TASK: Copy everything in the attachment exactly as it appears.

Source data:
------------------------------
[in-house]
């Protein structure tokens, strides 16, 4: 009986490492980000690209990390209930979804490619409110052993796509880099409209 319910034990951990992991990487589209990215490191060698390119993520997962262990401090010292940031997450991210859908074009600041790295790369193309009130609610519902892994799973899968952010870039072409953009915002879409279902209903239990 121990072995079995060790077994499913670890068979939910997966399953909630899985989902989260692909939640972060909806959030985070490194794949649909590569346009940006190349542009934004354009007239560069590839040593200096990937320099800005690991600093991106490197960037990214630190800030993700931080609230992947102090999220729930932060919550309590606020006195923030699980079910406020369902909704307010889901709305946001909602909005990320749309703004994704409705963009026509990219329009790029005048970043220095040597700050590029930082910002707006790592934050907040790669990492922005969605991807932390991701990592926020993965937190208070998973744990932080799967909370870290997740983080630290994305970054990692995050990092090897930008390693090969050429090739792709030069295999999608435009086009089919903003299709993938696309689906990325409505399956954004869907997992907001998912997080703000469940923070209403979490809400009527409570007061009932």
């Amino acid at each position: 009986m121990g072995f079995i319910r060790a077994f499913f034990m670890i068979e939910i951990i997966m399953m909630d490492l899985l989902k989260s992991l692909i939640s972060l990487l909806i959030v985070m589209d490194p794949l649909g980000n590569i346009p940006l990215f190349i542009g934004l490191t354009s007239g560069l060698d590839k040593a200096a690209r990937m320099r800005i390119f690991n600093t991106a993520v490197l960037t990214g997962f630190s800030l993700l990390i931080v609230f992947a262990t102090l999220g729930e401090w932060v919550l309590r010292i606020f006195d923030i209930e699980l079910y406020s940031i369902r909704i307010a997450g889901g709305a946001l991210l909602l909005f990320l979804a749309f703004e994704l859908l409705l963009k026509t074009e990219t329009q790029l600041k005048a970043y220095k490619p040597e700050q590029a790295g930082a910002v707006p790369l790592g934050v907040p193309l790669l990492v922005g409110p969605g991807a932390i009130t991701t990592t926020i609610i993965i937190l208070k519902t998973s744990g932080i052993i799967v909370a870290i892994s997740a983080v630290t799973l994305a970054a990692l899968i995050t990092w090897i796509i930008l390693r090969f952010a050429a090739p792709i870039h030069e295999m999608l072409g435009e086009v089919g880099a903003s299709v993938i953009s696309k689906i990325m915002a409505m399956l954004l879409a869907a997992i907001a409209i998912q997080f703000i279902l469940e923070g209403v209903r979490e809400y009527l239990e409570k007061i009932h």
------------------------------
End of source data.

[in-house]
């Protein structure tokens, strides 16, 4: 009986490492980000690209990390209930979804490619409110052993796509880099409209 319910034990951990992991990487589209990215490191060698390119993520997962262990401090010292940031997450991210859908074009600041790295790369193309009130609610519902892994799973899968952010870039072409953009915002879409279902209903239990 121990072995079995060790077994499913670890068979939910997966399953909630899985989902989260692909939640972060909806959030985070490194794949649909590569346009940006190349542009934004354009007239560069590839040593200096990937320099800005690991600093991106490197960037990214630190800030993700931080609230992947102090999220729930932060919550309590606020006195923030699980079910406020369902909704307010889901709305946001909602909005990320749309703004994704409705963009026509990219329009790029005048970043220095040597700050590029930082910002707006790592934050907040790669990492922005969605991807932390991701990592926020993965937190208070998973744990932080799967909370870290997740983080630290994305970054990692995050990092090897930008390693090969050429090739792709030069295999999608435009086009089919903003299709993938696309689906990325409505399956954004869907997992907001998912997080703000469940923070209403979490809400009527409570007061009932």
């Amino acid at each position: 009986m121990g072995f079995i319910r060790a077994f499913f034990m670890i068979e939910i951990i997966m399953m909630d490492l899985l989902k989260s992991l692909i939640s972060l990487l909806i959030v985070m589209d490194p794949l649909g980000n590569i346009p940006l990215f190349i542009g934004l490191t354009s007239g560069l060698d590839k040593a200096a690209r990937m320099r800005i390119f690991n600093t991106a993520v490197l960037t990214g997962f630190s800030l993700l990390i931080v609230f992947a262990t102090l999220g729930e401090w932060v919550l309590r010292i606020f006195d923030i209930e699980l079910y406020s940031i369902r909704i307010a997450g889901g709305a946001l991210l909602l909005f990320l979804a749309f703004e994704l859908l409705l963009k026509t074009e990219t329009q790029l600041k005048a970043y220095k490619p040597e700050q590029a790295g930082a910002v707006p790369l790592g934050v907040p193309l790669l990492v922005g409110p969605g991807a932390i009130t991701t990592t926020i609610i993965i937190l208070k519902t998973s744990g932080i052993i799967v909370a870290i892994s997740a983080v630290t799973l994305a970054a990692l899968i995050t990092w090897i796509i930008l390693r090969f952010a050429a090739p792709i870039h030069e295999m999608l072409g435009e086009v089919g880099a903003s299709v993938i953009s696309k689906i990325m915002a409505m399956l954004l879409a869907a997992i907001a409209i998912q997080f703000i279902l469940e923070g209403v209903r979490e809400y009527l239990e409570k007061i009932h």